from their nature are more local in their scope and limited intheir resources. But the continued progress of the investi-
gation makes ever-increasing demands upon the fund, andthe treasurer’s report points out that up to the present only328 individuals have contributed to the fund. I am sure nowords are required to plead the cause of this great nationalwork, so important to the whole race of mankind. There arefew of us, unfortunately, who have not had brought hometo us the terrors of this fatal, mysterious disease ; and doesit not behove us, in the interests of humanity and science,to assist, to the utmost of our means, those who are givingmuch labour and valuable time to the organisation ofresearch, as well as to those who consent to devote theirwhole lives in endeavouring to determine what so far hasproved to be one of the insoluble problems of human life ? ‘!The proceedings then terminated.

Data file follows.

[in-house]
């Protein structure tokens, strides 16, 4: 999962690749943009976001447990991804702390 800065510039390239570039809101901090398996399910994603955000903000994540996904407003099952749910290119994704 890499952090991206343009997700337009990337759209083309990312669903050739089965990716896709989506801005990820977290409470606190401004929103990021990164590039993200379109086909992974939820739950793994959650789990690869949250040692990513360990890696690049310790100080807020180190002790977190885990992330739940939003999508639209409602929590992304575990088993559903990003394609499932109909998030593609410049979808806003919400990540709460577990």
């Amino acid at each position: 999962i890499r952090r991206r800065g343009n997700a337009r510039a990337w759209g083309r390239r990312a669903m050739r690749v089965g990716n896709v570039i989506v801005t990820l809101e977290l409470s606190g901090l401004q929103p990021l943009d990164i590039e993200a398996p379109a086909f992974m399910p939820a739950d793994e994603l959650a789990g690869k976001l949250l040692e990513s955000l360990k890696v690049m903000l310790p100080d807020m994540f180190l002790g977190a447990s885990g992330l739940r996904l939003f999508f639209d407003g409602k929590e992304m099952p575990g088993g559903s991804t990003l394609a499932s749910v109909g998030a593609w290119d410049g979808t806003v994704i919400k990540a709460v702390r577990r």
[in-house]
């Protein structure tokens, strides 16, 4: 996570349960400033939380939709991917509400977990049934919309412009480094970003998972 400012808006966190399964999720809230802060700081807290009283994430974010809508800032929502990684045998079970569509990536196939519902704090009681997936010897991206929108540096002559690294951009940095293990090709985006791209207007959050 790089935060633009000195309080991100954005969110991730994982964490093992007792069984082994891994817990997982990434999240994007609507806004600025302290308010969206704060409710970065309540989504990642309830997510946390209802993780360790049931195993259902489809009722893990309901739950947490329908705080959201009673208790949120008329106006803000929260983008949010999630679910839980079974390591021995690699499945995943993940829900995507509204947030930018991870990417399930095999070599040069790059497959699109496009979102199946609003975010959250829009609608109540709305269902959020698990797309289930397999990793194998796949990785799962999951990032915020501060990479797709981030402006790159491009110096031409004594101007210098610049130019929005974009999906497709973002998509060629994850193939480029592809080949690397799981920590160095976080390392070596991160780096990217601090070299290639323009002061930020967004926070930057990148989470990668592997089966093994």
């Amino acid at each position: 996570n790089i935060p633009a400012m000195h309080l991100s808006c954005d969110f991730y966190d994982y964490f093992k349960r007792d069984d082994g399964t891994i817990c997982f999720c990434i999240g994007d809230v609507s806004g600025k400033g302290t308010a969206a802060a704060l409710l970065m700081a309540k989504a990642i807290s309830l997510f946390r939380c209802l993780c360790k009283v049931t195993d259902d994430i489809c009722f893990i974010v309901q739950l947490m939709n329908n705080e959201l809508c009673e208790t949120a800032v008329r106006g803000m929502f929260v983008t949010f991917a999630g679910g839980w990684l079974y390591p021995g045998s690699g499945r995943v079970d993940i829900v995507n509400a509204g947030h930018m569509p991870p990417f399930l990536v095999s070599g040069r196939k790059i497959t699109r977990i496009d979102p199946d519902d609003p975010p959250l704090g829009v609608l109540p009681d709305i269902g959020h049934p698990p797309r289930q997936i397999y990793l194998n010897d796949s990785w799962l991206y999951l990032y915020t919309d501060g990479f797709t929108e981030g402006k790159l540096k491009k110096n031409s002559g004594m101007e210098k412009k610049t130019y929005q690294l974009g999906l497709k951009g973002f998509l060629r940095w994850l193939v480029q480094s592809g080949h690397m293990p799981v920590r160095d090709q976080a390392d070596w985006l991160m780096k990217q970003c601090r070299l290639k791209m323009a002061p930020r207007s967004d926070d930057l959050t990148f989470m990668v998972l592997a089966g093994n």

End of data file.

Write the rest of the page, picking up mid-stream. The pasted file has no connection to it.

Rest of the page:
FRUIT AND FILTH.
(FROM A CORRESPONDENT.)
To the uninitiated fruit-picking calls up pleasant mentalpictures of picturesque crowds of country people in sunbonnets and bright coloured aprons, with laughing eyesand brown faces, coming home laden with baskets ofthe rich, red strawberries or the even more brilliantlycoloured red currants or other tempting fruit-all cleanand sweet and wholesome. As a matter of fact the truestate of the case is very different; the greater part ofthe fruit that comes to London is picked and handled formarket and made into jam by the very filthiest people in thewhole community. There are exceptions here and there, butI am well within the mark in saying that the greater propor-tion of the fruit grown in Kent is picked by people whom thereaders of this article literally would prefer not to toucheven with a pair of tongs. Beginning at Orpington and theCrays and going south and east through the fruit-growingdistricts the observer will see at intervals of a mile or two